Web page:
My ex has hurt me for years on end and she seems relentless in erasing me from our daughter’s life and I am reduced to nothing more than a broken-hearted dad that battles on for justice in the courts, so that someone will make my ex encourage our…
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With great interest, I read Alec Baldwin’s book, A Promise to Ourselves, which is anything but flattering to all of those who work within the family law community — its lawyers, judges, and court-ordered therapists. Baldwin makes many claims: among them, that the “American family law system has degenerated into a disgraceful mess…” And though he says, “…this book is not an indictment of all attorneys and the legal profession,” the reader is left to wonder.
Baldwin draws an analogy of what it is like to get a divorce, aiming this next remark toward the professionals who work in the family law field: “When someone is sick, our society usually offers some means of care. The sick individual reaches out to professionals who arrive with their skills and training at the ready, prepared to solve the problem. When illness afflicts a marriage,” he goes on to say, “the professionals who arrive on the scene often are there to prolong the bleeding, not to stop it. To be pulled into the American family law system,” he writes, “…is like being tied to the back of a pickup truck and dragged down a gravel road late at night.”
As he rails against the system, on nearly every page of the book’s Introduction and throughout many pages in the subsequent chapters, he contends that “the problem lies not only with antagonistic lawyers who perpetuate conflict, but also with the judges who sit idly by and do nothing to rein them in.” He says about his own lawyers in their failure to educate him as to what he should expect: “They provided little information, and even much of that was irrelevant to the questions I asked. They were inside a system, an inefficient, corrupt, amoral system, and they wanted to be left to work that system with as little interference from me as possible.”
Baldwin also tells the reader that divorce is now a $28-billion dollar industry in the United States and that “family law is a racket.” He also says “the battle between couples with deep pockets and lingering, unresolved personal issues becomes the Super Bowl for divorce attorneys.” Moreover, he flatly states, “Family law in most states has become its own preserve, one in which litigants come and go while the principal players remain the same. Those players, not the families whose fates are determined by this system, are the ones who profit from protecting the status quo.” As if to level a gavel with concluding thoughts along those lines, he finishes with: “We have, I believe, a system designed to line the pockets of these principals.”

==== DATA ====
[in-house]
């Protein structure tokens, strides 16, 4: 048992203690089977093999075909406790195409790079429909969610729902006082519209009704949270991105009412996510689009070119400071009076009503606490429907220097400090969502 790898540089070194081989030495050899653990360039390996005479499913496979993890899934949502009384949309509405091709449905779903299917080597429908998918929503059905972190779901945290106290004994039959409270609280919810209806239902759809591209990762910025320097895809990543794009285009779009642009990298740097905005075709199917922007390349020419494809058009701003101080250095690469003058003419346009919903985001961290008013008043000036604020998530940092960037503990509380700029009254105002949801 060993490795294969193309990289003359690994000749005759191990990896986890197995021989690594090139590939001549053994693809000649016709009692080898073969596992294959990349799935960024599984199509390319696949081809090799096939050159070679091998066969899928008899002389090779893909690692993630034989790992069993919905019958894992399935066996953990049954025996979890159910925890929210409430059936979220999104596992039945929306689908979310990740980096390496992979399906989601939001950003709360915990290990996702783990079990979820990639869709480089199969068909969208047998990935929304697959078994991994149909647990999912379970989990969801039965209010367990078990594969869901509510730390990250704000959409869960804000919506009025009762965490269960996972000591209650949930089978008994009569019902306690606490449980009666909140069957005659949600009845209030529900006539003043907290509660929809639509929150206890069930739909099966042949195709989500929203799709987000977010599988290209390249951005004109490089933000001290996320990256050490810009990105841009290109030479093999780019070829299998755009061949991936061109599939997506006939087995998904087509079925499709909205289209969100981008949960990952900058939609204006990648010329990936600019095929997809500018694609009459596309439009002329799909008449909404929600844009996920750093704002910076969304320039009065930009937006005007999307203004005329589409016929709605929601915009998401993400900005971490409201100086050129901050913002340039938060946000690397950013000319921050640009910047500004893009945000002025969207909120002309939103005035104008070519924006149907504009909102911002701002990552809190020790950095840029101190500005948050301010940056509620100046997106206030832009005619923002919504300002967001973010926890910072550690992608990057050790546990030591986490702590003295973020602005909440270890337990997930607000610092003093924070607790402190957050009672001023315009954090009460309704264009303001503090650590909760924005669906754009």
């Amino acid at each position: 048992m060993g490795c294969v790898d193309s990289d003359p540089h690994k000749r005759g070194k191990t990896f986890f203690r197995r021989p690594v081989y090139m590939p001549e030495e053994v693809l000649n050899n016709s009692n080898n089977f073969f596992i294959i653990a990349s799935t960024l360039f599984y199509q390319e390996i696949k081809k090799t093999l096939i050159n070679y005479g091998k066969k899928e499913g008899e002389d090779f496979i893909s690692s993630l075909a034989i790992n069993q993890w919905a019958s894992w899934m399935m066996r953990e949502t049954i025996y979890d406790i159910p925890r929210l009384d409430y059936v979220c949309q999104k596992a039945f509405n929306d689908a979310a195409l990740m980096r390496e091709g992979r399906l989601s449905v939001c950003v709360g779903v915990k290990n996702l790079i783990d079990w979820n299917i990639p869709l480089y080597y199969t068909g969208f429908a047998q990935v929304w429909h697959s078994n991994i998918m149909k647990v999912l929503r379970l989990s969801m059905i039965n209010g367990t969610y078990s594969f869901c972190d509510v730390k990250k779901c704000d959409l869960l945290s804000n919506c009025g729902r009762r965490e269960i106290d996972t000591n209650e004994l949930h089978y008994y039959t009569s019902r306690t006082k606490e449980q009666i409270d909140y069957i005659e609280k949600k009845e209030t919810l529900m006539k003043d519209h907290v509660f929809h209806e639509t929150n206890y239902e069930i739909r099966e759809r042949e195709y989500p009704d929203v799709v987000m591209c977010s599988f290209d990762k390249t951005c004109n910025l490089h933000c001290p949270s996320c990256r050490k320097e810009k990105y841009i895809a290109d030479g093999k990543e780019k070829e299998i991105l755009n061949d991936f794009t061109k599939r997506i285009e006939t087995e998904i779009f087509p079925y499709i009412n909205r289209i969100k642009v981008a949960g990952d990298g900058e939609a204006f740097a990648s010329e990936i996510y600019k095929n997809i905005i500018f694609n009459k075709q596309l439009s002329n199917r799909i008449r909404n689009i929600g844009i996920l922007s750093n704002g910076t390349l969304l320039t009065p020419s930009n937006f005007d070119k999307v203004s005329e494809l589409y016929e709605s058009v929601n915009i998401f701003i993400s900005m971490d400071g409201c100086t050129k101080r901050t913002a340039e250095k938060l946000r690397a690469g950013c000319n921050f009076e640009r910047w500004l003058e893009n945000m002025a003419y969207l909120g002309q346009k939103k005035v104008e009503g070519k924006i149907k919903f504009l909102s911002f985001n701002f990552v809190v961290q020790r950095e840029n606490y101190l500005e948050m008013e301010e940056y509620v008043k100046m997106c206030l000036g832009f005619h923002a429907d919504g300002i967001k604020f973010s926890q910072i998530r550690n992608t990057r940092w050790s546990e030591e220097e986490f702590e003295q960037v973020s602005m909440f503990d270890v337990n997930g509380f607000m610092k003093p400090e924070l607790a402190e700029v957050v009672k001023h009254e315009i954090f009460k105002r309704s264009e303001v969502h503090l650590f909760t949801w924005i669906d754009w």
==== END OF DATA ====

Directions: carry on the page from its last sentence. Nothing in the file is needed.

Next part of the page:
Angry words from an angry man.
Though I take umbrage at his nasty accusations toward all those with whom I work in the family law community — those who, for the most part, do their level best to help individuals who find it necessary to go their separate ways do so as undamaged as possible — I truly understand the frustration and pain he must have felt (and probably still does). Yes, I do feel for Alec Baldwin. I am sure many of those in the “system” he disparages probably feel the same way I do, because we are very much aware of how wrenching “divorce” pain is and how exhausting thedivorce process can be. His stuff is the kind of stuff we deal with every single day.
Some days, it gets to us.
But what Baldwin does not get is that those of us who practice family law, and those who adjudicate cases, and those who treat couples and children in a therapeutic sense through the courts, lay awake many nights fretting over the welfare of those whom we seek to help, especially the children that have become entangled in their parents‘ contentious messes.
What Baldwin fails to realize is that the very people he condemns are those that work hard within a system whose primary goal, day in and day out, is to treat parents and their children fairly. What he also may not fully realize is that more members than not of the family law bench in Los Angeles, along with the steady support and cooperation of the family law bar — the attorneys — are dogged in their pursuit to try to improve the way the system works. And it has improved in Los Angeles immensely since I started practicing family law 25 years ago, in many ways. For example, today, the courts’ preferred approach to custody — notwithstanding any extenuating circumstances, such as abuse or misconduct of a parent to a child, or a parent that has moved away — is a 50-50 proposition. The judicial officers then work backwards from that premise to devise the best parenting plan they can devise to benefit all parties. It did not used to be that way. Baldwin is lucky.
In fact, he is really lucky, because in some states, there are courts that would have shown little mercy toward a father who had left such a scathing message on his child’s voicemail — a message that left many of us to ponder: If it looks likes a duck, and walks like a duck…
“All behavior is consistent,” according to Baldwin’s recollection of what his parenting class therapist, Jane Shatz, (whom he regards as “one of the heroes of the story”) said to him.
Yes, I also find that to be true through my dealings with both men and women going through divorce.
I applaud Baldwin for wanting to share his divorce experience in what I believe is a sincere attempt to preclude others from suffering the same anguish. When he steps away from the rant against the legal community, he does attempt to help the Promise reader: his book is a long list of admonishments. Some of his advice is prudent; other points are off-base or what I consider misleading. For example, he suggests that court evaluators be “assigned blind, by judges from a pool of therapists”. I think I speak for many of us in the “system” when I say that, no, it is better to choose an evaluator best suited to the case, if you can.